Combined with the fact that it was the lightest and most compact light we tested, and that it performed very well in out tests, we think this is a top choice not only for backpackers, but for anyone looking for a simple solar lantern to bring a little light to your nights in the backcountry.
Reviews of the 3 Other Solar Camping Lanterns We Tested
The LuminAID PackLite Nova USB had a lot of good qualities, but enough negative ones that it didn’t make it into our top picks.
Like the two MPOWERD Luci lanterns, it has a battery charge indicator and an adjustable strap to make for easier hanging.
It also lasted impressively long in our runtime test, getting beat out only by the BioLite SunLight (reviewed below).
It feels well-built and durable, and the snaps on the adjustable strap were much easier to use than the Luci’s straps.
Its solar panel didn’t impress us though. It regularly took over an hour in direct sunlight to get enough power to even turn on. To be fair, once it did build up enough power, it stayed on for a respectable amount of time.
We could excuse its slow charge time, considering that it outlasted many of the other solar lanterns when it came to runtime. Unfortunately, this lantern puts out a harsh white fluorescent light reminiscent of the flickery office lights we prefer to escape when we go backpacking. It was by far the least pleasant illumination for our tent and campsites.
If you don’t mind the harsh white of its LEDs, the LuminAID PackLite is a solid, well-constructed camping lantern. Our three award winners, though, give you a little more bang for your buck, and are overall much more enjoyable to light up your campsite with.
The BioLite SunLight was the only non-collapsible solar lantern that we tested, and it had some of our favorite features.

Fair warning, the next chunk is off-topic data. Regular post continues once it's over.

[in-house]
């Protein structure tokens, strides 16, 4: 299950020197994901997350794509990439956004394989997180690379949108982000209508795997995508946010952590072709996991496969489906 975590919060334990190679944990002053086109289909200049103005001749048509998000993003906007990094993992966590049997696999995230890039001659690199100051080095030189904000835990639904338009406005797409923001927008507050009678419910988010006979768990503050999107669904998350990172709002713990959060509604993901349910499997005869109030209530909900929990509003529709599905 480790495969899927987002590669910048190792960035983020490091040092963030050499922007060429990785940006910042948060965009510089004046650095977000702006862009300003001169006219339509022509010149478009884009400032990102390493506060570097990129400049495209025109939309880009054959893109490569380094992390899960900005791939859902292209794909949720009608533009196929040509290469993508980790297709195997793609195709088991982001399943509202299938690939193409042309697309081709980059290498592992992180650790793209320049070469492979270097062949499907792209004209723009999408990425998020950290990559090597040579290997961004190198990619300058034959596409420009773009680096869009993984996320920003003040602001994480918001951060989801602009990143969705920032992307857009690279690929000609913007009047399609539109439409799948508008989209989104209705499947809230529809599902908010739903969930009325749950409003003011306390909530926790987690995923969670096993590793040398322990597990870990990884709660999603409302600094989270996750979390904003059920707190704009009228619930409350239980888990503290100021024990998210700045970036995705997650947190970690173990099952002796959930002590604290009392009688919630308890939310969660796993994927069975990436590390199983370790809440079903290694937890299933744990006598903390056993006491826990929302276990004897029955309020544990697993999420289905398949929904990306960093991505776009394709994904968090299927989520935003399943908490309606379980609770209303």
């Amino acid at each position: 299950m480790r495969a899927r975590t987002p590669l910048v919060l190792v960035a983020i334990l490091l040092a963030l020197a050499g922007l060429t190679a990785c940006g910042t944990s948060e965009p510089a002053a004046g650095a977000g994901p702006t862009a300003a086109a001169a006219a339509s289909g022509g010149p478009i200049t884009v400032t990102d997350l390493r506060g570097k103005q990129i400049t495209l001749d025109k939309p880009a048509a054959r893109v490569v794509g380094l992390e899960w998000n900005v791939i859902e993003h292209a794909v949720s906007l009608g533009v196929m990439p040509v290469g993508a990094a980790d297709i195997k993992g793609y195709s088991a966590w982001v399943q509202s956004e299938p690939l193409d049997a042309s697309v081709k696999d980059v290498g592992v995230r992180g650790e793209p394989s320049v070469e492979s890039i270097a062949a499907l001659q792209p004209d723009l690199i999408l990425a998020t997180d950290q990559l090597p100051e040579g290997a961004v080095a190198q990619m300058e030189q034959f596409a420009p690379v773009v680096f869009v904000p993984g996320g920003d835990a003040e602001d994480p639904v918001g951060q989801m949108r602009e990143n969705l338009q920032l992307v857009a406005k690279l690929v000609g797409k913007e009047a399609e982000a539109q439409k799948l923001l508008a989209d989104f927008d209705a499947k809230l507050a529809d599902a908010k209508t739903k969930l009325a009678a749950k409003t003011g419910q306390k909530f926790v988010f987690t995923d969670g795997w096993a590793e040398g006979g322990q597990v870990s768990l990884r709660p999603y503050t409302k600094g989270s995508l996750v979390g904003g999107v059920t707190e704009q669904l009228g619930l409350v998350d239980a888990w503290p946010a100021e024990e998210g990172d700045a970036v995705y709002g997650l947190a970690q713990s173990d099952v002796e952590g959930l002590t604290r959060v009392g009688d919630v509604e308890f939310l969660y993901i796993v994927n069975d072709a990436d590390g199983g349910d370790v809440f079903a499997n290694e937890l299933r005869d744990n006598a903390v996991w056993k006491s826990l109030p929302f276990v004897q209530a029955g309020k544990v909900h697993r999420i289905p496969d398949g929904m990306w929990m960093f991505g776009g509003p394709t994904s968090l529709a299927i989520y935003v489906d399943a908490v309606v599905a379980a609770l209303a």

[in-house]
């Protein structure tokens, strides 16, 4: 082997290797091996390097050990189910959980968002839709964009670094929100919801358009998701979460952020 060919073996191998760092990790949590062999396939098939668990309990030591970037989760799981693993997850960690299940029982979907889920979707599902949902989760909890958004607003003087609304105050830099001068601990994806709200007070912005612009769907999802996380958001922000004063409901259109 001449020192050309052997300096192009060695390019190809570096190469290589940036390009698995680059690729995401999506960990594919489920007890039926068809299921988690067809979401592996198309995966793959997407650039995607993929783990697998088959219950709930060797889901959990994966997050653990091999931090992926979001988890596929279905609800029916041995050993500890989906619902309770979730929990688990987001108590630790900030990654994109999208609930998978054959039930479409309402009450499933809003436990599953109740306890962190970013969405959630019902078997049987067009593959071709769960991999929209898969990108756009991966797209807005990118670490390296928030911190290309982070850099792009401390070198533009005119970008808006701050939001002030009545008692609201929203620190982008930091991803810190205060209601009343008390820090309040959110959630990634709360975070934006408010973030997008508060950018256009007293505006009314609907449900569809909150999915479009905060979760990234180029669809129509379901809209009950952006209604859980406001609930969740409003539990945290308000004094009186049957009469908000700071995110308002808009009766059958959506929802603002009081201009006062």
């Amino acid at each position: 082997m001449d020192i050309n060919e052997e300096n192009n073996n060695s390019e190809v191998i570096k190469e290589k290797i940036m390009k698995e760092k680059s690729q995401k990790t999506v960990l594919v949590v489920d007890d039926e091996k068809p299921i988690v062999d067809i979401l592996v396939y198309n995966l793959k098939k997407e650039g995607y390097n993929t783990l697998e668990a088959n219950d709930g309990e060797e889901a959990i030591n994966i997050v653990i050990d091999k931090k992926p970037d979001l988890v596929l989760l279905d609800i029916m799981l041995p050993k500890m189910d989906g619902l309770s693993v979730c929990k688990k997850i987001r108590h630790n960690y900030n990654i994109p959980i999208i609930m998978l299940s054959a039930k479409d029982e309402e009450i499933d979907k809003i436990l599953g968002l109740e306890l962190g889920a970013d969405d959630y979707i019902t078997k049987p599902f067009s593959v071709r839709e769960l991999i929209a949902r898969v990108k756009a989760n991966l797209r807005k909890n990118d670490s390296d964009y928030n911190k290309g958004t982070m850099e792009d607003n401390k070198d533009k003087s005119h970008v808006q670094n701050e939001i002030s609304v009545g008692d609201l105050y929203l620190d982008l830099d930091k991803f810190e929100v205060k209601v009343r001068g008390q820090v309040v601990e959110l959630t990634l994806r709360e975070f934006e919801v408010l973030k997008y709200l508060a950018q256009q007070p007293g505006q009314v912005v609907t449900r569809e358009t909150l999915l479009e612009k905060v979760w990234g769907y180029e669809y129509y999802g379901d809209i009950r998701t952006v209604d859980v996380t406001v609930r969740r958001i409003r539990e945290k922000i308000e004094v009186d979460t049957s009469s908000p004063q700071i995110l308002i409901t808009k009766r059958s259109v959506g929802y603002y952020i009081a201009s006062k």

The color and ambiance of the light was awesome. We loved the dimmable white light, and the ability to choose from a variety of different lights.
Its “party mode”, where it slowly cycles through different colors of light, was a fun feature when we were hanging around camp after a good dinner.
It’s extremely compact, lightweight, and lasted an incredible 13 hours and 10 minutes in our runtime test. As a rechargeable USB camping lantern, we absolutely loved it.
Unfortunately, its solar panel was one of the weakest in our test, and since this is a review of solar camping lanterns, that weighs pretty heavily.
It took three hours under full sunlight for the BioLite to even have enough power to turn on in reserve mode, a low-power mode that limits its functionality to just a dim white light.
For reference, both Luci lights and the Goal Zero light turned on within a minute, and usually within seconds, of being in sunlight.
Even after more than five hours in full sunlight, it did not have enough power to get out of reserve mode. However, when we plugged it into a USB charger for a couple of seconds and then disconnected it, it immediately turned on in full power mode and worked for over an hour.
We find it hard to imagine that the solar panel, in five hours of full sun, couldn’t generate the amount of power produced by a couple of seconds on a wall charger.
We’re not sure if we got a lemon with some weird glitch that requires a boost of USB power to get out of reserve mode, or if the solar panel is just extremely inefficient. Whatever the reason, we were disappointed.
If you plan to primarily keep the light charged via USB and use the solar panel to give it a boost every now and then, this is still a good option, and an all-around fun light to have.